Okay, great, Z. So what if we agree with you? What can we do about it? Can we force people to see the world in a different way? Can we compel compassion?
Last weekend we watched Everything Everywhere All At Once. It’s delightfully weird and fun, and, being the kind of nerd I am, I was particularly excited about both the fairly casual acceptance that there is no given purpose to life, and the transformation of the unimpressive husband from a nice, nerdy simpleton into a hero with one line: “this is how I fight.” That he is not supportive and loving out of weakness or fear or blindness or shallowness, but as a philosophical stand in the face of meaninglessness. His kindness is his weapon. I’ve said it before and I’ll surely quote it again: “If nothing you do matters, the only thing that matters is what you do.”
Big problems set us searching for big solutions. Perhaps that’s right, but the big solution to suicidal/homicidal acts may be comprised of millions of actions perceptible only to the actor and, sometimes, the recipient. What does it cost us to show a little extra kindness – a bit of embarrassment? A twinge of awkwardness? A minor inconvenience? And what is the payout – a potentially life-changing impact on another human and their community. I assume that every one of us has had a bad day in which a few words from another person completely turned us around. Kindness, just regular everyday kindness, has stopped people from attempting suicide that day. No one person can be held responsible for another person’s horrific act, but as a society we are not guiltless. We are our brothers’ and sisters’ keepers, because we are fundamentally interdependent and a connection to others is an essential part of every person’s wellbeing. I’m not a gamer, but I do appreciate the practice some video games offer – an alternative lifestyle, even. If you run across another character in a game (provided your goal isn’t to kill everyone you see), it’s generally a good idea to talk to them – you don’t know what you could discover. If we could play life with the same curiosity and fearlessness, I think we’d be a lot better off.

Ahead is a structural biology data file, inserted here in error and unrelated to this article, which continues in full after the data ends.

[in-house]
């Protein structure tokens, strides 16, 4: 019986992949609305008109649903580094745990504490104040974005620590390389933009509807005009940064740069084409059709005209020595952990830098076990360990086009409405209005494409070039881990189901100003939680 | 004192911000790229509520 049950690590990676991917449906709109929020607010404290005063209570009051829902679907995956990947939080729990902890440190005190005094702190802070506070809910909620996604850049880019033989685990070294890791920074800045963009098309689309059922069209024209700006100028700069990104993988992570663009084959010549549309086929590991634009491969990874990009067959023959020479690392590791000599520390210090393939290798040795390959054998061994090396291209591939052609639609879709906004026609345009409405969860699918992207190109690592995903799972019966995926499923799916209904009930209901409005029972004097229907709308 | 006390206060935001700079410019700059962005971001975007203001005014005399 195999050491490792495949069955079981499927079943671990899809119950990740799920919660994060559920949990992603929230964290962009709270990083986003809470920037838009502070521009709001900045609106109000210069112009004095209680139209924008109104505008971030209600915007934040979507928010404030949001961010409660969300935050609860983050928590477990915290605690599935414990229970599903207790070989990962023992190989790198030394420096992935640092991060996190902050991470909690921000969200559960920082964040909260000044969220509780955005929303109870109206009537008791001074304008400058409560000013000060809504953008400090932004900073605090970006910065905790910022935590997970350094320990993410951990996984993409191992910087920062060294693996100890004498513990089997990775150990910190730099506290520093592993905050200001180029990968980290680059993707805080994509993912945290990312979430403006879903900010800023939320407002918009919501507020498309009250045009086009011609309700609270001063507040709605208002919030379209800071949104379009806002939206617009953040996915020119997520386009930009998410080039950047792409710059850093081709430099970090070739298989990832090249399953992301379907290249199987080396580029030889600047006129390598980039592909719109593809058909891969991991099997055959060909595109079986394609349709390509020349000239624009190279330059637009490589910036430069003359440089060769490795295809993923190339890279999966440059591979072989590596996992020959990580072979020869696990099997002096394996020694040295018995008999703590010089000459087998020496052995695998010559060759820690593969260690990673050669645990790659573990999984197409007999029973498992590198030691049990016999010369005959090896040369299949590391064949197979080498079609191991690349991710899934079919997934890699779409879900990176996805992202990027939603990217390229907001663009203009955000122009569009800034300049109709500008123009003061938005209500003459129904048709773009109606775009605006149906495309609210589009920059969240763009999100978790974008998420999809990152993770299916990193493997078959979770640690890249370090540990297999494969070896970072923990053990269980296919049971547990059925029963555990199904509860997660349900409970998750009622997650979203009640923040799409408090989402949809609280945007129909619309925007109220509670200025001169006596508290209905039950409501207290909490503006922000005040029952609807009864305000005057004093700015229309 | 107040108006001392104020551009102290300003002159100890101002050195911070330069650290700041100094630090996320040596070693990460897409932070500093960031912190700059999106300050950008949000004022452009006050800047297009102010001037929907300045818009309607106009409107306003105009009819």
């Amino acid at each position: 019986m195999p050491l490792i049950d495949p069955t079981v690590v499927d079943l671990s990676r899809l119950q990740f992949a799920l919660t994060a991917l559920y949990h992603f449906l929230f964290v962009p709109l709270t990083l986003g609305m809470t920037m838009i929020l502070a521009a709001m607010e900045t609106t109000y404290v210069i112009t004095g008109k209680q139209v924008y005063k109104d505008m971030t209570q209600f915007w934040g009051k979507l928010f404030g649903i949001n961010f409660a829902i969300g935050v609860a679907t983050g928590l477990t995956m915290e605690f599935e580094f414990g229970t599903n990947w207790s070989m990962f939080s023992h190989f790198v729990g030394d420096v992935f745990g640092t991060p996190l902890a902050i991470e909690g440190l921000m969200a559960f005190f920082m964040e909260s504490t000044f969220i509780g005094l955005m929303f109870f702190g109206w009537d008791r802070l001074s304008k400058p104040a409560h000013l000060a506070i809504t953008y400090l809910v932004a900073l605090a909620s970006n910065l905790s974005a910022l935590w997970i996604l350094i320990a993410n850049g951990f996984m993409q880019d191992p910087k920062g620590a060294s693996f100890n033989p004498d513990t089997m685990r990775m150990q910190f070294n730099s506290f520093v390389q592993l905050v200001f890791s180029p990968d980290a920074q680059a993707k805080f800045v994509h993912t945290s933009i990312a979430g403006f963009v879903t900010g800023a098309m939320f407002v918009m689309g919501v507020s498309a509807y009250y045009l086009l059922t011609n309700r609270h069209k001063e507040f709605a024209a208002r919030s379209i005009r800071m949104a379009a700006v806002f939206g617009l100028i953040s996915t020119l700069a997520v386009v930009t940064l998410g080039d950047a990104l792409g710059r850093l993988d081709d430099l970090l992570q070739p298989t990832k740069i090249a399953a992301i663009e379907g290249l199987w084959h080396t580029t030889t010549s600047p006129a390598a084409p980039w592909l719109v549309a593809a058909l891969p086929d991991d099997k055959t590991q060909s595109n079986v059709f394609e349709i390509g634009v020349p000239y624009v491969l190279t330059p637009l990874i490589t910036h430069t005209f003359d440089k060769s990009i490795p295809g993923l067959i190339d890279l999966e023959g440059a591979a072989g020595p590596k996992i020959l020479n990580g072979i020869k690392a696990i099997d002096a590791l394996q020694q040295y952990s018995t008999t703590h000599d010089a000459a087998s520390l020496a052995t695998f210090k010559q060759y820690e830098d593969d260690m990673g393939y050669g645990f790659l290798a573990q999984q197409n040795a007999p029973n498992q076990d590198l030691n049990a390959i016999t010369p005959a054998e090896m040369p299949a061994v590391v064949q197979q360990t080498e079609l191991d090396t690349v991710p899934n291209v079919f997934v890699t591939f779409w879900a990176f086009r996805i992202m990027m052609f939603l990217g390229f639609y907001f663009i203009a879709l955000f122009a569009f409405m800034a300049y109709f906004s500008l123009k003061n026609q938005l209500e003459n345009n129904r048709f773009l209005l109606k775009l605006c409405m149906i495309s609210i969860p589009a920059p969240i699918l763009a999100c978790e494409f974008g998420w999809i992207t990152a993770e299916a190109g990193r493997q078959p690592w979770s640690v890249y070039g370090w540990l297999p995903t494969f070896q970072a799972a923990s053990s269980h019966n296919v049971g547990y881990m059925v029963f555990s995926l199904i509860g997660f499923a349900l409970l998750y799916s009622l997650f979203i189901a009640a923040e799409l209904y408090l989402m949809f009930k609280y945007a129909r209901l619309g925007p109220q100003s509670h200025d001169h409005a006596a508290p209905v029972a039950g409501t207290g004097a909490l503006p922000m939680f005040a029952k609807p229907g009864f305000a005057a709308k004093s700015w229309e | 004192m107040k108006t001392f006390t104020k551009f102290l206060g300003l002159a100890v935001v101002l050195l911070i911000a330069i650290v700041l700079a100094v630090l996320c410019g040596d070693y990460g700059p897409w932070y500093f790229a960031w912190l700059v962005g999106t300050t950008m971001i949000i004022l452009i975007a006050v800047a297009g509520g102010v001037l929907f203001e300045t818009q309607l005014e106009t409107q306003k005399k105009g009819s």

Yes, some people make it hard to be kind. Those are usually the ones who need it most. And yes, you should listen to your own warning bells and no, you can’t save everyone, and often you won’t even see the rewards of your work, and not everyone with a gun can be helped with simple kindness. But the return on investment is enormous.
Yes, vote to make it harder to shoot people, and support free mental health services, but I truly can’t think of anything that would make more of a difference than a concerted effort to be kind to people we interact with, to look at people as though they were something more than extras in our lives.
Upon completion, this all seems so obvious that it’s hardly worth posting. I hope it was worth reading. As by kickboxing instructor says, at least I showed up!